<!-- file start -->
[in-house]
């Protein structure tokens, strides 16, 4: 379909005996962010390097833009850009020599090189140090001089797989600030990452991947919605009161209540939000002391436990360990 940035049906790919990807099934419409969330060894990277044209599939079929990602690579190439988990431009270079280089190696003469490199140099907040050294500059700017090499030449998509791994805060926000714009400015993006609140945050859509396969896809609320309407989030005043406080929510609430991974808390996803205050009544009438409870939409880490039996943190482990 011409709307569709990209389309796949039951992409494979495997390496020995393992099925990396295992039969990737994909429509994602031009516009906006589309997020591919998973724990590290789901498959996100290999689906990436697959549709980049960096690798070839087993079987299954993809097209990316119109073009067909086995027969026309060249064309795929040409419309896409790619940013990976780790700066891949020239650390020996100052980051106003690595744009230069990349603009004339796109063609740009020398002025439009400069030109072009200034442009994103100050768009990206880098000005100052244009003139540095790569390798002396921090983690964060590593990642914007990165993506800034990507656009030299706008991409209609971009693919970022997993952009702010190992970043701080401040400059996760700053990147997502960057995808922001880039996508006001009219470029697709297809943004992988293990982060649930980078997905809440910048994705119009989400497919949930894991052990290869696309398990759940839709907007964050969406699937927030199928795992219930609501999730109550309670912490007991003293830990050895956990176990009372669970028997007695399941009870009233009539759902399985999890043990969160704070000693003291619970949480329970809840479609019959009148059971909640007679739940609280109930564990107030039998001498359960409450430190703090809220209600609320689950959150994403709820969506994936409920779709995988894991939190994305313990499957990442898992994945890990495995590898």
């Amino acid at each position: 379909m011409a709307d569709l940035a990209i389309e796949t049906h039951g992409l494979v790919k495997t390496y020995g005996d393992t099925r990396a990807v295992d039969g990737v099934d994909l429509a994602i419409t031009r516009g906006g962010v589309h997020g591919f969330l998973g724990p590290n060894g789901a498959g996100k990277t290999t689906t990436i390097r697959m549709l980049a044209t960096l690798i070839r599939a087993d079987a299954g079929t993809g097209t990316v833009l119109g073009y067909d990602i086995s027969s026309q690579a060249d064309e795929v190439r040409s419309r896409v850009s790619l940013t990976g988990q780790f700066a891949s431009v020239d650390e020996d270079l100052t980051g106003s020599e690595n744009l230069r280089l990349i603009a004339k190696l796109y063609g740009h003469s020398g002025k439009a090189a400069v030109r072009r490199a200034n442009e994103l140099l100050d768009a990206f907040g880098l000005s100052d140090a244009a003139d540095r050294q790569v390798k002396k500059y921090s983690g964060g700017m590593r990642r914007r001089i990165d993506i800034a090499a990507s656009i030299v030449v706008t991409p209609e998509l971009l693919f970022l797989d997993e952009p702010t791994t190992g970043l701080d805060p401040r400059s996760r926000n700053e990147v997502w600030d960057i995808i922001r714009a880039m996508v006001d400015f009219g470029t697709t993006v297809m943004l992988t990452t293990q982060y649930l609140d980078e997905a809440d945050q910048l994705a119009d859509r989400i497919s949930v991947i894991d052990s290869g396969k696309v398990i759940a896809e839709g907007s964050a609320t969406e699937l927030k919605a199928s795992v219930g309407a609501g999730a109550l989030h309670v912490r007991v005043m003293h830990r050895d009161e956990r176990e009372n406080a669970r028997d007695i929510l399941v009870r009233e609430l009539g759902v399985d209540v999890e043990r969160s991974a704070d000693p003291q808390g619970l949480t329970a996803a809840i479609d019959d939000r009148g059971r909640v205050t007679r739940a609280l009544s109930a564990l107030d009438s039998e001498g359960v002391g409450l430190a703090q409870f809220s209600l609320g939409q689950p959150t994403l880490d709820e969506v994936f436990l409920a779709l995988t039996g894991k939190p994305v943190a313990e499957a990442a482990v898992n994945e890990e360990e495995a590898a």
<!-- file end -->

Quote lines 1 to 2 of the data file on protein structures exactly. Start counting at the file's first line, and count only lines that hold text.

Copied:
[in-house]
């Protein structure tokens, strides 16, 4: 379909005996962010390097833009850009020599090189140090001089797989600030990452991947919605009161209540939000002391436990360990 940035049906790919990807099934419409969330060894990277044209599939079929990602690579190439988990431009270079280089190696003469490199140099907040050294500059700017090499030449998509791994805060926000714009400015993006609140945050859509396969896809609320309407989030005043406080929510609430991974808390996803205050009544009438409870939409880490039996943190482990 011409709307569709990209389309796949039951992409494979495997390496020995393992099925990396295992039969990737994909429509994602031009516009906006589309997020591919998973724990590290789901498959996100290999689906990436697959549709980049960096690798070839087993079987299954993809097209990316119109073009067909086995027969026309060249064309795929040409419309896409790619940013990976780790700066891949020239650390020996100052980051106003690595744009230069990349603009004339796109063609740009020398002025439009400069030109072009200034442009994103100050768009990206880098000005100052244009003139540095790569390798002396921090983690964060590593990642914007990165993506800034990507656009030299706008991409209609971009693919970022997993952009702010190992970043701080401040400059996760700053990147997502960057995808922001880039996508006001009219470029697709297809943004992988293990982060649930980078997905809440910048994705119009989400497919949930894991052990290869696309398990759940839709907007964050969406699937927030199928795992219930609501999730109550309670912490007991003293830990050895956990176990009372669970028997007695399941009870009233009539759902399985999890043990969160704070000693003291619970949480329970809840479609019959009148059971909640007679739940609280109930564990107030039998001498359960409450430190703090809220209600609320689950959150994403709820969506994936409920779709995988894991939190994305313990499957990442898992994945890990495995590898």